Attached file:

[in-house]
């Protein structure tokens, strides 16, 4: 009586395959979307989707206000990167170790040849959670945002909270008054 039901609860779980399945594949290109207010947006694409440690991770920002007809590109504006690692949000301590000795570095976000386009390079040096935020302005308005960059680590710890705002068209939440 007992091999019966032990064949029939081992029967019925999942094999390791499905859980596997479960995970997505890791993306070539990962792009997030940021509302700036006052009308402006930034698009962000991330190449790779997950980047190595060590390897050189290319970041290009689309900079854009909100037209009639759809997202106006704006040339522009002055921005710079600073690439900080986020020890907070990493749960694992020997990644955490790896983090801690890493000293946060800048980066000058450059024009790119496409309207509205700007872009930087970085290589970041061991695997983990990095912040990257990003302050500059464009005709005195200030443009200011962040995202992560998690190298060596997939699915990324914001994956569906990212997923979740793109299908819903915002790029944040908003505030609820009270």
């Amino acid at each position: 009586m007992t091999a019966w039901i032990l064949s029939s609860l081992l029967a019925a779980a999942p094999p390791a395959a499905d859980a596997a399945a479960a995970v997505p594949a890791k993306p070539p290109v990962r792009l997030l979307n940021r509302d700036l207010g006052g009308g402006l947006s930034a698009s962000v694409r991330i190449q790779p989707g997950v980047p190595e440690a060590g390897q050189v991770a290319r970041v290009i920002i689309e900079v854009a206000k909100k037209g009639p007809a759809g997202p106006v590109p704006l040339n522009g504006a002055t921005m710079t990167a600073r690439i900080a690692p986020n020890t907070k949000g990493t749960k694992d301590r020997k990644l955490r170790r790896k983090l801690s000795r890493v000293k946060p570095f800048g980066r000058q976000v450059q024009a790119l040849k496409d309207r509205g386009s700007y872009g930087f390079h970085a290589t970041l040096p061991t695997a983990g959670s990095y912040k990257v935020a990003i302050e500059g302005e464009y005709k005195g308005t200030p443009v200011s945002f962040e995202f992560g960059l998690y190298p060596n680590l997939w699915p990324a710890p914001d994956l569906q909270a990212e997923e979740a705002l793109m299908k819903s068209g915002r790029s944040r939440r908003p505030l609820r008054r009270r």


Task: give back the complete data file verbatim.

[in-house]
């Protein structure tokens, strides 16, 4: 009586395959979307989707206000990167170790040849959670945002909270008054 039901609860779980399945594949290109207010947006694409440690991770920002007809590109504006690692949000301590000795570095976000386009390079040096935020302005308005960059680590710890705002068209939440 007992091999019966032990064949029939081992029967019925999942094999390791499905859980596997479960995970997505890791993306070539990962792009997030940021509302700036006052009308402006930034698009962000991330190449790779997950980047190595060590390897050189290319970041290009689309900079854009909100037209009639759809997202106006704006040339522009002055921005710079600073690439900080986020020890907070990493749960694992020997990644955490790896983090801690890493000293946060800048980066000058450059024009790119496409309207509205700007872009930087970085290589970041061991695997983990990095912040990257990003302050500059464009005709005195200030443009200011962040995202992560998690190298060596997939699915990324914001994956569906990212997923979740793109299908819903915002790029944040908003505030609820009270």
């Amino acid at each position: 009586m007992t091999a019966w039901i032990l064949s029939s609860l081992l029967a019925a779980a999942p094999p390791a395959a499905d859980a596997a399945a479960a995970v997505p594949a890791k993306p070539p290109v990962r792009l997030l979307n940021r509302d700036l207010g006052g009308g402006l947006s930034a698009s962000v694409r991330i190449q790779p989707g997950v980047p190595e440690a060590g390897q050189v991770a290319r970041v290009i920002i689309e900079v854009a206000k909100k037209g009639p007809a759809g997202p106006v590109p704006l040339n522009g504006a002055t921005m710079t990167a600073r690439i900080a690692p986020n020890t907070k949000g990493t749960k694992d301590r020997k990644l955490r170790r790896k983090l801690s000795r890493v000293k946060p570095f800048g980066r000058q976000v450059q024009a790119l040849k496409d309207r509205g386009s700007y872009g930087f390079h970085a290589t970041l040096p061991t695997a983990g959670s990095y912040k990257v935020a990003i302050e500059g302005e464009y005709k005195g308005t200030p443009v200011s945002f962040e995202f992560g960059l998690y190298p060596n680590l997939w699915p990324a710890p914001d994956l569906q909270a990212e997923e979740a705002l793109m299908k819903s068209g915002r790029s944040r939440r908003p505030l609820r008054r009270r």